Different Types of Chocolate and How to Use Them

Different types of chocolate don't just offer different levels of sweetness and chocolate flavor; they have different properties that can make—or break—a dessert's texture. Here's what you need to know for foolproof baking and cooking.

Published Oct. 26, 2018.

Chocolate has been used in sweet and savory applications for thousands of years. Read on to learn how it's made, the different forms chocolate can take and how we like to use them, tips about using chocolate, and a handful of our favorite chocolate recipes.

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What Is Chocolate, Anyway?

The base of all processed chocolate is chocolate liquor (not to be confused with alcoholic liqueur)—a dark paste produced from grinding the nibs extracted from dried, fermented, roasted cocoa beans. In its natural state, chocolate liquor is about 55 percent cocoa butter. The remaining 45 percent is the cocoa solids responsible for chocolate’s flavor. The cocoa butter and cocoa solids in chocolate liquor may be separated and recombined in different ratios; together, they make up the cacao percentage in processed chocolate.

The Journey from Bean to Bar

Why the Brand of Chocolate Matters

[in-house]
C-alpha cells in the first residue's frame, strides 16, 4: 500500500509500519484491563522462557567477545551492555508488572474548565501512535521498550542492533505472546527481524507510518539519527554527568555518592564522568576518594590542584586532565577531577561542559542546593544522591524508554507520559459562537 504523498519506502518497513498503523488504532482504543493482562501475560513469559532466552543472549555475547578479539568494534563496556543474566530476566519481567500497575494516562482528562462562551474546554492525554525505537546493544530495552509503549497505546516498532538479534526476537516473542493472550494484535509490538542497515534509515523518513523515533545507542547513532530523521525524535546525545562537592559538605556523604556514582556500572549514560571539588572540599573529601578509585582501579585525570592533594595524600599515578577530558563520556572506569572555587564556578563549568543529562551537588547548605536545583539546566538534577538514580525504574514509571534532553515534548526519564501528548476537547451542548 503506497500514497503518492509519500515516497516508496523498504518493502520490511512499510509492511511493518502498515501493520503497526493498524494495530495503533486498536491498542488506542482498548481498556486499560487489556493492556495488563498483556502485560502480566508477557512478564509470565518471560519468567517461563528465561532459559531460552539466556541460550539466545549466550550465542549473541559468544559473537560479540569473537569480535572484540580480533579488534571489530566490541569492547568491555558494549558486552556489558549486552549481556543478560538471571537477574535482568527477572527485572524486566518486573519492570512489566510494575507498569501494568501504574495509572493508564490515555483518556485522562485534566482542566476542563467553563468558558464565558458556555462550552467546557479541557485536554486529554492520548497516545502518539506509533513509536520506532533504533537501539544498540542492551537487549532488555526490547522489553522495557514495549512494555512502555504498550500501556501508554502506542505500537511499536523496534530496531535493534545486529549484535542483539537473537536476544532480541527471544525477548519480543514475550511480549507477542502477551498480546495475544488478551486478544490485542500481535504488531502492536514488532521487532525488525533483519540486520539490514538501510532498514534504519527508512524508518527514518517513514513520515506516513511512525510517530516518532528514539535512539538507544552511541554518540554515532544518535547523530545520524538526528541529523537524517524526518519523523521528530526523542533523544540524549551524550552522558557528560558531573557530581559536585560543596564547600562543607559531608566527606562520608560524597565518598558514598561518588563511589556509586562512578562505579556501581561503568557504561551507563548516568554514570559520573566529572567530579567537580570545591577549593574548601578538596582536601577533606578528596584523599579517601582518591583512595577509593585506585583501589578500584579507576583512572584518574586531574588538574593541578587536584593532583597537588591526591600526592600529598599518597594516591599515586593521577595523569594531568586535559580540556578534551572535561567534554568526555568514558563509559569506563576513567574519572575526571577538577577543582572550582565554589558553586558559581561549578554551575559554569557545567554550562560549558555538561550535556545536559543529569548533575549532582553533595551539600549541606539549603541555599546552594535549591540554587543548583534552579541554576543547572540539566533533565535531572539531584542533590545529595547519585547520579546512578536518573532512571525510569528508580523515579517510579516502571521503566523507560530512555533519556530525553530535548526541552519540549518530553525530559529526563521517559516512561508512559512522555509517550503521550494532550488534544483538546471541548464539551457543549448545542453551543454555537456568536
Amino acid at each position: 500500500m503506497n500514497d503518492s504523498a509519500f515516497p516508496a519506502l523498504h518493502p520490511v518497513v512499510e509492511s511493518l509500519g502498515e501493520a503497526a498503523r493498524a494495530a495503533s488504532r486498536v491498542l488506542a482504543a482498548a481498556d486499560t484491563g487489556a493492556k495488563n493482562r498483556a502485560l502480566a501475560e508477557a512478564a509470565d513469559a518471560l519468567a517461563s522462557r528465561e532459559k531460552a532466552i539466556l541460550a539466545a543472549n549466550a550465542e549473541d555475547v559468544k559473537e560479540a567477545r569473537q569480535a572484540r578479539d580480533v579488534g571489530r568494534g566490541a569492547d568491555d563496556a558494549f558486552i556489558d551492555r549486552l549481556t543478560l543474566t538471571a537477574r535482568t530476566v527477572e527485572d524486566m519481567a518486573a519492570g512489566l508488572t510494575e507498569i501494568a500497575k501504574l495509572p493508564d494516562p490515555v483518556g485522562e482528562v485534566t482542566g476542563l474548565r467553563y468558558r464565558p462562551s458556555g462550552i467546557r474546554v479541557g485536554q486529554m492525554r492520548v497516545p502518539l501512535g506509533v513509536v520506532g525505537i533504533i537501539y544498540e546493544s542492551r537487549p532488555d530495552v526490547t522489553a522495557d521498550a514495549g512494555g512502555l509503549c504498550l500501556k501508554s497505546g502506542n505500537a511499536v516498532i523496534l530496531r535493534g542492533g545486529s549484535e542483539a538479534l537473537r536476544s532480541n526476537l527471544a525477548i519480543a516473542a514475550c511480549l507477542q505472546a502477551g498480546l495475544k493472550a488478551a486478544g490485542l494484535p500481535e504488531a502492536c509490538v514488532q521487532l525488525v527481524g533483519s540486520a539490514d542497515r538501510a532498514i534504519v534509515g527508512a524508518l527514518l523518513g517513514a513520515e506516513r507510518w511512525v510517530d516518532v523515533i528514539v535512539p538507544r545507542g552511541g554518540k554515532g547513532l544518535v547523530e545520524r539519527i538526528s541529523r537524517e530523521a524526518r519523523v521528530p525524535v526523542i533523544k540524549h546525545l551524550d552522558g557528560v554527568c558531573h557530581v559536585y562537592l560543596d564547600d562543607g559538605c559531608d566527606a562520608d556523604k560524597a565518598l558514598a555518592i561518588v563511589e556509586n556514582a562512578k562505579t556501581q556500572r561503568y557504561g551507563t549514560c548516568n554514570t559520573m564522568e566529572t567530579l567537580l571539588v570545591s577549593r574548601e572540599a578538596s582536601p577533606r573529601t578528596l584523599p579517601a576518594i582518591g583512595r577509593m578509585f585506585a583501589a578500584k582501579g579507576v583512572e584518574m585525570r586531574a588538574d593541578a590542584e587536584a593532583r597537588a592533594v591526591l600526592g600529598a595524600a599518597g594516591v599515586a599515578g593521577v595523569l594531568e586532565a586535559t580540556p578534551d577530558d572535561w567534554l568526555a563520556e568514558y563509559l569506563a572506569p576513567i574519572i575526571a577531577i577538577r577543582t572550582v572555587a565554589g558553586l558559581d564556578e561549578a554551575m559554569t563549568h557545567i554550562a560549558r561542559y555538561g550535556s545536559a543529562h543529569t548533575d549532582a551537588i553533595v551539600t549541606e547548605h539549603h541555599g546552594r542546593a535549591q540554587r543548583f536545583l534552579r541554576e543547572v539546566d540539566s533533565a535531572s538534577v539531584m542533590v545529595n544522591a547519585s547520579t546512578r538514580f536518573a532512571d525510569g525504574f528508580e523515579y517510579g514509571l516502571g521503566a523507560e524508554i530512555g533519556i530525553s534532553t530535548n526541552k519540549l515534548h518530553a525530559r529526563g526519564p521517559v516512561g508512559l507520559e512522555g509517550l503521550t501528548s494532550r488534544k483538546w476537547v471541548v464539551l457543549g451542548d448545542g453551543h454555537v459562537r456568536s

Brand really matters with chocolate. In tastings we found that nearly half (or even more) of the products in our lineup weren't up to par, no matter the type of chocolate. So for best results, stick with our winners. 

All About Bittersweet/Semisweet Chocolate

What It Is: Also known as dark chocolate, bittersweet and semisweet chocolates (there is no official distinction) must contain at least 35 percent cacao. While 35 percent is the minimum, most chocolates in this category contain a much higher percentage of cacao. The remainder is mainly sugar, with a small amount of emulsifiers and flavorings.

How We Use It: With its strong chocolate flavor and smooth texture, bittersweet is our go-to chocolate. We use it for most baked goods and desserts and for dipping and coating. Try it in our Rich Chocolate Tart, Ultimate Flourless Chocolate Cake, and Triple Chocolate Mousse Cake.

Good to Know: Cacao percentage matters. It affects the flavor as well as the texture of creamy desserts. For cooking and baking, we prefer 60 percent cacao. In tests, some chocolates with cacao percentages even a few points less than 60 percent (and thus a lower percentage of cacao solids) produced loose custards. Chocolates with cacao percentages higher than this (and thus with more cacao solids) turned out chalky custards.

The Best Bittersweet/Semisweet Chocolate: Ghirardelli 60% Cacao Bittersweet Chocolate Premium Baking Bar

How to Substitute Bittersweet Chocolate with Unsweetened: In a pinch, replace 1 ounce of bittersweet chocolate with ⅔ ounce of unsweetened chocolate and 2 teaspoons of sugar; note that texture may be affected.

Taste Test

Dark Chocolate